Time almost stops when it's cold outside and you have 12 hours to kill and a finite number of warm places to do it. Clive can't return to the shelter until 8pm. Until then, he browses the web in the library, watching the seconds of his hour-long internet pass count down until it's time to beg for another one. (At busy times, this is flatly refused.)

"I hate Sundays," he says. "The library shuts and there's nowhere to go. Every day I think of all the time I'm wasting. I would love to settle down, but how can I do it? How can I have a family when I'm on the street? I've thought of killing myself so often, and I've tried three times now. I'm on antidepressants and all I want is to sleep. Every day, 365 days a year, I do this. I just walk around."

Clive goes to the Marie Centre – a Catholic charity that serves up free showers and meals – almost every day. "A lot of people expect me to look dirty because I'm homeless, but I don't see it that way." He is clean shaven when we meet (in the winter months), dressed in fresh cords, a thick jumper and a body warmer, topped off with a red beanie hat. The clothes were all donated to the shelter and he takes pride in keeping them in good condition.

Close to Kelvingrove park, Anderston Kelvingrove church is the only reliable place for destitute male asylum seekers to sleep indoors in the city (Getty)

Back in the cold, he keeps walking, looking in shop windows and smoking half-cigarettes down to the nub. He gets ill often, he says: colds, toothaches, headaches, fever. And most of all, depression. There is a GP for homeless people on Hunter Street who sees him regularly.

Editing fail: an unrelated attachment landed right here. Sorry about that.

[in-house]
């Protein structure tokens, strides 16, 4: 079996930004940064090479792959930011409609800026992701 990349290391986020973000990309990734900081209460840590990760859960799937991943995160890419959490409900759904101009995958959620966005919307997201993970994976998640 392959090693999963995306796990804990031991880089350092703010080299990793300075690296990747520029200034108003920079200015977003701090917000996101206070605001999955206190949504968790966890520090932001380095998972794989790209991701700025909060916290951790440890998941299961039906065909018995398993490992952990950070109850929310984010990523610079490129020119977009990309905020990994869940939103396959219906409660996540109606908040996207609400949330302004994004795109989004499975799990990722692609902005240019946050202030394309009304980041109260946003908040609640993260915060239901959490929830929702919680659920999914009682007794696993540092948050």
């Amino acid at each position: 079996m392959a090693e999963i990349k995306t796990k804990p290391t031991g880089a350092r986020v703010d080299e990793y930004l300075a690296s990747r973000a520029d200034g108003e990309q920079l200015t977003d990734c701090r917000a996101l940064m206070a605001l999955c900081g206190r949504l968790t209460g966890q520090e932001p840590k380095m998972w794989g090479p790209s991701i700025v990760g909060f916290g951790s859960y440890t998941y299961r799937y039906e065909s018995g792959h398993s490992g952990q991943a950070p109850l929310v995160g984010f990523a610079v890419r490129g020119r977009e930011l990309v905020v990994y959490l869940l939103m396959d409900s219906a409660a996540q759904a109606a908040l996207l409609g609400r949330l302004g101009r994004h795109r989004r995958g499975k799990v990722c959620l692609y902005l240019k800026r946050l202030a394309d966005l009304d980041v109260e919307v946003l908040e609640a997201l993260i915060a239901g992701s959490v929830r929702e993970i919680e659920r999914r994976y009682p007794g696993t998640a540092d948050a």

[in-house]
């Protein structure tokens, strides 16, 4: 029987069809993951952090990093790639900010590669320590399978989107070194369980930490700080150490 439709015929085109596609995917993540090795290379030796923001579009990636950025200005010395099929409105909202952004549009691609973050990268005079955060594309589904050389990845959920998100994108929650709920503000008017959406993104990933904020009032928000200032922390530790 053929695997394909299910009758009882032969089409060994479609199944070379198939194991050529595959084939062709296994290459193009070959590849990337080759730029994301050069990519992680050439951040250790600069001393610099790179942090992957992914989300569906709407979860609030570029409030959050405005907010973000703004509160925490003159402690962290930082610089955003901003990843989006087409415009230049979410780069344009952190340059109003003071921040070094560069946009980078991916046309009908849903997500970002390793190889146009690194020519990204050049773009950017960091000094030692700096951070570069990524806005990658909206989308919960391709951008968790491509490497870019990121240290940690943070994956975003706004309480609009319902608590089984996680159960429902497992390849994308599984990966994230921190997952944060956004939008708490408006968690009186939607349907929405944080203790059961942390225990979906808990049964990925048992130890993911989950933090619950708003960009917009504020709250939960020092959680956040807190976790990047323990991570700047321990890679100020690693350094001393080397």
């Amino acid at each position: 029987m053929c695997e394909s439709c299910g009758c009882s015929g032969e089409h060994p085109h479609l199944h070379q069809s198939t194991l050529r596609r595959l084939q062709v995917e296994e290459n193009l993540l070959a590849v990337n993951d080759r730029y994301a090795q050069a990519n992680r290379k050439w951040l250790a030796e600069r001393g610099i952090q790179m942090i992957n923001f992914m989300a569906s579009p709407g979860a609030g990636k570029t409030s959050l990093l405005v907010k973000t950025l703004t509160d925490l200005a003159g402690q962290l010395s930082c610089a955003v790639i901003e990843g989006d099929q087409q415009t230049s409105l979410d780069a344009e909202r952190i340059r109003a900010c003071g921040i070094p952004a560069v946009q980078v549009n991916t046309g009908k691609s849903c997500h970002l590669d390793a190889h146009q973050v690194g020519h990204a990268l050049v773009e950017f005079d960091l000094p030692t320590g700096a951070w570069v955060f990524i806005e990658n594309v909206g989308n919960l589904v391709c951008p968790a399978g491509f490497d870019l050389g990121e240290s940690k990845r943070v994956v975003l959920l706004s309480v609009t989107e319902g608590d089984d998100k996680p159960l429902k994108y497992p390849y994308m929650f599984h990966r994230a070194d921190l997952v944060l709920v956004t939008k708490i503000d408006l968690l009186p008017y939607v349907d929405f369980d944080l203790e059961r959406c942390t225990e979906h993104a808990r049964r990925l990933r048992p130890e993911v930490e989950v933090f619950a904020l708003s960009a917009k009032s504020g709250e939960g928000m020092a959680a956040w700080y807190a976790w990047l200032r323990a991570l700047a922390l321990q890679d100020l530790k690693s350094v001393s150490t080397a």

Clive's only income is from a charity called Positive Action in Housing (PAH), which gives him – and many other destitute migrants – £15 a fortnight. And bodies like this are increasingly relied on for all aspects of migrants' cases. PAH is still trying to help Clive resolve his case, but in the meantime, he has found his own informal housing arrangement for the coldest days. He visits a new friend, a fellow Zimbabwean whose asylum case is still undecided, meaning he is provided with accommodation.

"Victor is a year older than me and he says I'm his only friend. I like to visit in the afternoon and watch television with him," says Clive. On the worst wintry days, he walks straight from the shelter to Victor's house, hoping he can spend the day inside. Sometimes, he daydreams about careers. He was good at English and maths at school and aspired to be an engineer or something in IT.

It's now early 2015 and nothing has changed. Clive is waiting, hoping an opportunity to create a real home – in either country – will present itself. The Home Office is looking at his case again, but previous form suggests little will change. If Clive can hang on another 13 years , there's a small chance he could persuade a judge to grant a right to remain – those living in Britain for 20 years or more without resolution are sometimes given clemency – but it would mean spending his best working years in limbo.

Clive's attempt to put the last six years of his life into words is simple. "I came in the hope of a better life than I had, but I've got this."

'Finding Home: The Real Stories of Migrant Britain' by Emily Dugan (Icon Books, £12.99)

The Lifeline Service offers shelter, crisis grants, food and advice to destitute refugees. Based in Glasgow, it also provides crisis grants to refugees across the UK. Refused refugees have no right to housing, jobs or state support. To donate, visit